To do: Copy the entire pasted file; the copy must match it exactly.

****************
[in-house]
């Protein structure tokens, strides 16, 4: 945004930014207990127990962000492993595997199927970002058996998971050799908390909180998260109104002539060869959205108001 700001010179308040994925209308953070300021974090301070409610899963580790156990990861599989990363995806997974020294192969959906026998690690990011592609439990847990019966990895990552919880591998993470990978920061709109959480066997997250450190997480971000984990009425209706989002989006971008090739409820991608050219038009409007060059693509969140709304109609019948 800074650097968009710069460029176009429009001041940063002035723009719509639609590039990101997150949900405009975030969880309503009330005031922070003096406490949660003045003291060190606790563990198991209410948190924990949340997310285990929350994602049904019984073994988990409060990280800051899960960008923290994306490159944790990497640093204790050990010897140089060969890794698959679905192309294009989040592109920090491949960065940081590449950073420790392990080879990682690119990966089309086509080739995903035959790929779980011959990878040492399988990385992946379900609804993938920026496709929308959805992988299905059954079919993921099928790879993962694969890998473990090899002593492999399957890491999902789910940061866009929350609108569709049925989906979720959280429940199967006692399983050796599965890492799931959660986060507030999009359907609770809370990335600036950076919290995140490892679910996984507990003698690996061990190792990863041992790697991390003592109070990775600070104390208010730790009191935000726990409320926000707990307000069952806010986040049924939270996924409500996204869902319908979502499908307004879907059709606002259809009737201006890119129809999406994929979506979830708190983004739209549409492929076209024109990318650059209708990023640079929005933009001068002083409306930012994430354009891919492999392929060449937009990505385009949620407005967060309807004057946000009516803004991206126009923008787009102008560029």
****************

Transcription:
[in-house]
């Protein structure tokens, strides 16, 4: 945004930014207990127990962000492993595997199927970002058996998971050799908390909180998260109104002539060869959205108001 700001010179308040994925209308953070300021974090301070409610899963580790156990990861599989990363995806997974020294192969959906026998690690990011592609439990847990019966990895990552919880591998993470990978920061709109959480066997997250450190997480971000984990009425209706989002989006971008090739409820991608050219038009409007060059693509969140709304109609019948 800074650097968009710069460029176009429009001041940063002035723009719509639609590039990101997150949900405009975030969880309503009330005031922070003096406490949660003045003291060190606790563990198991209410948190924990949340997310285990929350994602049904019984073994988990409060990280800051899960960008923290994306490159944790990497640093204790050990010897140089060969890794698959679905192309294009989040592109920090491949960065940081590449950073420790392990080879990682690119990966089309086509080739995903035959790929779980011959990878040492399988990385992946379900609804993938920026496709929308959805992988299905059954079919993921099928790879993962694969890998473990090899002593492999399957890491999902789910940061866009929350609108569709049925989906979720959280429940199967006692399983050796599965890492799931959660986060507030999009359907609770809370990335600036950076919290995140490892679910996984507990003698690996061990190792990863041992790697991390003592109070990775600070104390208010730790009191935000726990409320926000707990307000069952806010986040049924939270996924409500996204869902319908979502499908307004879907059709606002259809009737201006890119129809999406994929979506979830708190983004739209549409492929076209024109990318650059209708990023640079929005933009001068002083409306930012994430354009891919492999392929060449937009990505385009949620407005967060309807004057946000009516803004991206126009923008787009102008560029």